Weissmann is an angel of death and he makes his private escape not to the Moon but to America. “If you’re wondering where he’s going,” writes Pynchon in cold anger, “look among the successful academics, the Presidential advisers, the token intellectuals who sit on boards of directors. He is surely there. Look high, not low.”*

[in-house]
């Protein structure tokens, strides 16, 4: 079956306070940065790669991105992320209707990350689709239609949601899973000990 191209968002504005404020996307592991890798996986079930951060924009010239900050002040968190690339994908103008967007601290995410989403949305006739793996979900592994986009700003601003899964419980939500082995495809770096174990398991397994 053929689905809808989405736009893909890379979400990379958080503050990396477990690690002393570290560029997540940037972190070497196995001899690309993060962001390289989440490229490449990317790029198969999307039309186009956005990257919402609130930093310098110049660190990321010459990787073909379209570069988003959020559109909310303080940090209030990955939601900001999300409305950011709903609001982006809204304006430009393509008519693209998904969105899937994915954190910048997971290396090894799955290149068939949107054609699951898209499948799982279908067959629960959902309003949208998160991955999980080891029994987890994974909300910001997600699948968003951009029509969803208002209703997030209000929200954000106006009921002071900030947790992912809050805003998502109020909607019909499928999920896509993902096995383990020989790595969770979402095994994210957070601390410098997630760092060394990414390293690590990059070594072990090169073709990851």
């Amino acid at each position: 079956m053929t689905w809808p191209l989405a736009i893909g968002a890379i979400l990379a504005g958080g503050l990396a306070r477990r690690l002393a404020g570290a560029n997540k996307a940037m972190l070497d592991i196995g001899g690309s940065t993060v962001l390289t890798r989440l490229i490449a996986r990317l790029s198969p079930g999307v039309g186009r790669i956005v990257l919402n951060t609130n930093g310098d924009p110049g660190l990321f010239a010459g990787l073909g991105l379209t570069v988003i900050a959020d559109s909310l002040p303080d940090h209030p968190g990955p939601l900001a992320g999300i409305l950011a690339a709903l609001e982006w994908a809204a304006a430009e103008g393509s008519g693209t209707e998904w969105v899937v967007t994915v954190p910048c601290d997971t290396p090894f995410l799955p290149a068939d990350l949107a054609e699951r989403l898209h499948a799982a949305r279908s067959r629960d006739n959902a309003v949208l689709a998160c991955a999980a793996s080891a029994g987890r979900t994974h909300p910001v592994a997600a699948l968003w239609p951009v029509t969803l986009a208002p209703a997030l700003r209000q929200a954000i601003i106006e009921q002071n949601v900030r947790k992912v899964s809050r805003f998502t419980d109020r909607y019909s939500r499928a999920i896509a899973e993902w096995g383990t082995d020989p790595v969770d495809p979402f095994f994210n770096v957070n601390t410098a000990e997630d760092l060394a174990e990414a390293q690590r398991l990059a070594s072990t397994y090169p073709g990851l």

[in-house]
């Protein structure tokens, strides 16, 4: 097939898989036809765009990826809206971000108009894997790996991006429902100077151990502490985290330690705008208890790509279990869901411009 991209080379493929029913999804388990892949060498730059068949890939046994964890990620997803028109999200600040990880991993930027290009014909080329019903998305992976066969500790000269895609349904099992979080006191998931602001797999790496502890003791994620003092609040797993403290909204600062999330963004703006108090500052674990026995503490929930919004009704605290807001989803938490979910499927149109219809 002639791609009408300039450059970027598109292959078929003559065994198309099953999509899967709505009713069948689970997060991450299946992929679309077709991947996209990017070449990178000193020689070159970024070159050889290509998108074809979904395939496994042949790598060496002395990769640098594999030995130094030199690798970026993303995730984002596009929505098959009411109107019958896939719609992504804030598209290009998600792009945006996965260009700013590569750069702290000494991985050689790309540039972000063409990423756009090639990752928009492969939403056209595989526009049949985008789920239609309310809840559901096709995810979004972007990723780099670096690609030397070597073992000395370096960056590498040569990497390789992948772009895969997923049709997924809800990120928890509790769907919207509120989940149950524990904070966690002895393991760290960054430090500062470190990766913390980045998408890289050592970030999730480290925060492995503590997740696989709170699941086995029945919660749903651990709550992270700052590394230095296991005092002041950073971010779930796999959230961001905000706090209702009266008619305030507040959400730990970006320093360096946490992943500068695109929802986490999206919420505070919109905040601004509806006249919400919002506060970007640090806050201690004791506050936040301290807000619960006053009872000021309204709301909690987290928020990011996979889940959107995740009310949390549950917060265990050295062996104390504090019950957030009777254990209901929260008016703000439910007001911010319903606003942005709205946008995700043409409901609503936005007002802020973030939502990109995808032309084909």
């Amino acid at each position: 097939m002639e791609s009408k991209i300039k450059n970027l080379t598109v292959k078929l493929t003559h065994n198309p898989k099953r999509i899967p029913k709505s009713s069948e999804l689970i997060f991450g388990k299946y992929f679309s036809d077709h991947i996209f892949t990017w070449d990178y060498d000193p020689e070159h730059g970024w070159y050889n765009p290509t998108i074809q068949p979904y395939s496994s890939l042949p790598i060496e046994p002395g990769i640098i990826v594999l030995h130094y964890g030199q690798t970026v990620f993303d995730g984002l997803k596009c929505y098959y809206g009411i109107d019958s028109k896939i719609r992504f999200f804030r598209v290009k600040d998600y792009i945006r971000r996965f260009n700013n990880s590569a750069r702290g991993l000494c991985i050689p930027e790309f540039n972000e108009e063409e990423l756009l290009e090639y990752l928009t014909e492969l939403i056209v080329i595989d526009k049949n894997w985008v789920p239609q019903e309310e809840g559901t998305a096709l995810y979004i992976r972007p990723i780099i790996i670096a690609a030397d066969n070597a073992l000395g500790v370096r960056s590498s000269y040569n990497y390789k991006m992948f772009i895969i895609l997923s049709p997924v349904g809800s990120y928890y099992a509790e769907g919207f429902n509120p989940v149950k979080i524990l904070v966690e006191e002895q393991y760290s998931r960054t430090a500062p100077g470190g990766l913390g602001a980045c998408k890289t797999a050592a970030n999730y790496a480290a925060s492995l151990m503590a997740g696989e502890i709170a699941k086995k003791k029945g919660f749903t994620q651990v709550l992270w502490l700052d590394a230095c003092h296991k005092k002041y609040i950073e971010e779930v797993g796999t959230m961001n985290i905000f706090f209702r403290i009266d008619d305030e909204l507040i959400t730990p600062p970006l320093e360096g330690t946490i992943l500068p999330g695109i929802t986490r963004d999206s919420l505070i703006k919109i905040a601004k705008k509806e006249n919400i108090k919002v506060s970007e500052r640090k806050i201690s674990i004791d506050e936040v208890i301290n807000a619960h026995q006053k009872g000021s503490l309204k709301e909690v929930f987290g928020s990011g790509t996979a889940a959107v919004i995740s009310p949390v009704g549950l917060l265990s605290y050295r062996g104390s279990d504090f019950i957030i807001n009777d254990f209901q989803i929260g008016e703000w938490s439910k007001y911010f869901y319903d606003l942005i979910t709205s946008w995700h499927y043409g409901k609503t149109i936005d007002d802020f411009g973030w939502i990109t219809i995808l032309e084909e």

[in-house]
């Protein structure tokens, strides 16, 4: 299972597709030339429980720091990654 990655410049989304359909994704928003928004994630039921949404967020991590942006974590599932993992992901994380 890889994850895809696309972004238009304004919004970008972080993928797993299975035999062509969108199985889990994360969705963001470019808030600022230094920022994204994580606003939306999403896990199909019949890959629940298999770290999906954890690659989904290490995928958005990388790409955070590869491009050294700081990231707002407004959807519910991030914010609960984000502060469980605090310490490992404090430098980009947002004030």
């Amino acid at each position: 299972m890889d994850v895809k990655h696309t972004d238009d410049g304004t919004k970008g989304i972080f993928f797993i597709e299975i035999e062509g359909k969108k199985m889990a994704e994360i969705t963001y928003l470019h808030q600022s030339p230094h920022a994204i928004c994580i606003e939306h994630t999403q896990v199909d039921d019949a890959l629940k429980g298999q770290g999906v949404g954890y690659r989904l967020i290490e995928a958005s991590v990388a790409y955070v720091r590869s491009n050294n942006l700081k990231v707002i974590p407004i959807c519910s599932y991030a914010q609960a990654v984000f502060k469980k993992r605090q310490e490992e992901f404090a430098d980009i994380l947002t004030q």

But we also find a fictional version of WvB embodied in the naive engineer Franz Pökler, the supposedly pure scientist who is willfully seduced and coerced by the Nazis into specialized work at Peenemünde. When we first meet Pökler, back in his impoverished Weimar days, his militant Communist wife threatens to leave him “swimming his seas of fantasy, death-wish, rocket-mysticism.”* Later, while working at Peenemünde, Pökler becomes the “prematurely aged adolescent whiz” who is manipulated by Weissmann through control over his daughter Ilsa. Once a year Pökler is given a pass to visit Ilsa (if it really is her) at a German Disneyland-type kiddie park, itself a dark satire of Nazi utopian ambitions. In their last visit, as the park is bombed and abandoned, Ilsa is too grown to maintain the fiction and lets slip that she is a prisoner in the Dora camp, and has been all along. She and her mother have been held just the other side of the cave entrance from where Pökler worked at Nordhausen. In the last days of the war, the shocked Pökler again helps Weissmann to modify the Rocket 00000, after which Pökler receives a note saying that Ilsa has been released.